Alex Lines loves a good scalability crisis and solves architecture and performance problems. He previously worked at betaworks with companies including digg, chartbeat, and bitly.
Patrick Meenan has been working on web performance in one form or another for the last 12 years and is currently working at Google to make the web faster. He created the popular open-source WebPagetest web performance measurement tool, runs the free instance of it at www.webpagetest.org and can frequently be found in the forums helping site owners understand and improve their website performance. He also helped found the WPO foundation which is a non-profit organization focused on Web Performance Optimization.
Ade Oshineye is a Staff Developer Advocate in Google's London office and works on the Google+ project. Over the last decade he's worked on trading systems for a variety of investment banks as well as on Google's advertising and mobile search systems. He's also the co-author of Apprenticeship Patterns, a book that teaches you how to learn to be a great programmer. He's particularly interested in Developer Experience, distributed systems and the future of online news.
Guy Podjarny, or Guypo, is a Chief Product Architect at Akamai. Guy works on Automated Front-End Optimization, and was the co-founder and CTO of Blaze.io, later acquired by Akamai. Guy has been in the web application field for over a decade, moving from Web Application Security to Web Application Performance, but keeping his focus on deep analysis of web pages. Guy is also a self admitted efficiency fanatic, looking to extract the most out of everything, from a packed suitcase to a complex web 2.0 app.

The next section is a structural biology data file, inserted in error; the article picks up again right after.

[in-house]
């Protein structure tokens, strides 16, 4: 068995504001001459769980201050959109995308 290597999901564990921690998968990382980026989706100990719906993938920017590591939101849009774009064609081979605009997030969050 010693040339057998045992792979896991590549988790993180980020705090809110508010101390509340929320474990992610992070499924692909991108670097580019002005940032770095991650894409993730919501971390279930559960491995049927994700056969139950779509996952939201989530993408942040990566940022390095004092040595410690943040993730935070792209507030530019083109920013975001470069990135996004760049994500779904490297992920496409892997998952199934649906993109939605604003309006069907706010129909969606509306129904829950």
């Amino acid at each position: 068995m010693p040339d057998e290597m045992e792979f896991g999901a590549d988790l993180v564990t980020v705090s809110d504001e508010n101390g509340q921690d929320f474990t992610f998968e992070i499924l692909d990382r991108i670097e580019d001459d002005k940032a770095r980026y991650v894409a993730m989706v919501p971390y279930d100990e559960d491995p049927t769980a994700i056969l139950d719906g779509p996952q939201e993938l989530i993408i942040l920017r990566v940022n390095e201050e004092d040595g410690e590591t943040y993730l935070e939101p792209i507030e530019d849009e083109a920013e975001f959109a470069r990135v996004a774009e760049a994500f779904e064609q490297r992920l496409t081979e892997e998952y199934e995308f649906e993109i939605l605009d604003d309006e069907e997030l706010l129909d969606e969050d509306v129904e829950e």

Andrew Shafer co-founded Reductive Labs and worked to help organizations build better systems with better tools. He brings with him a background in high performance computing, computational science, embedded Linux development, web frameworks and Agile methods. Andrew really likes to help teams navigate the technology Renaissance triple point between people, process and tools. He is interested in conversation about almost anything. His two sons and wife think he is pretty cool. He is definitely a villager (linkedin.com/in/andrewclayshafer).
Nicole Sullivan is an evangelist, front-end performance consultant, CSS Ninja, and author. She started the Object-Oriented CSS open source project, which answers the question: how do you scale CSS for millions of visitors or thousands of pages? She also consulted with the W3C for their beta redesign, and is the co-creator of Smush.it, an image optimization service in the cloud. She is passionate about CSS, web standards, and scalable front-end architecture for large commercial websites. She co-authored Even Faster Websites and blogs at stubbornella.org.
Mandi Walls has been administering Linux systems of various sizes and scopes for more than 10 years. After a number of years running large web sites for AOL, she recently joined Admeld in New York City.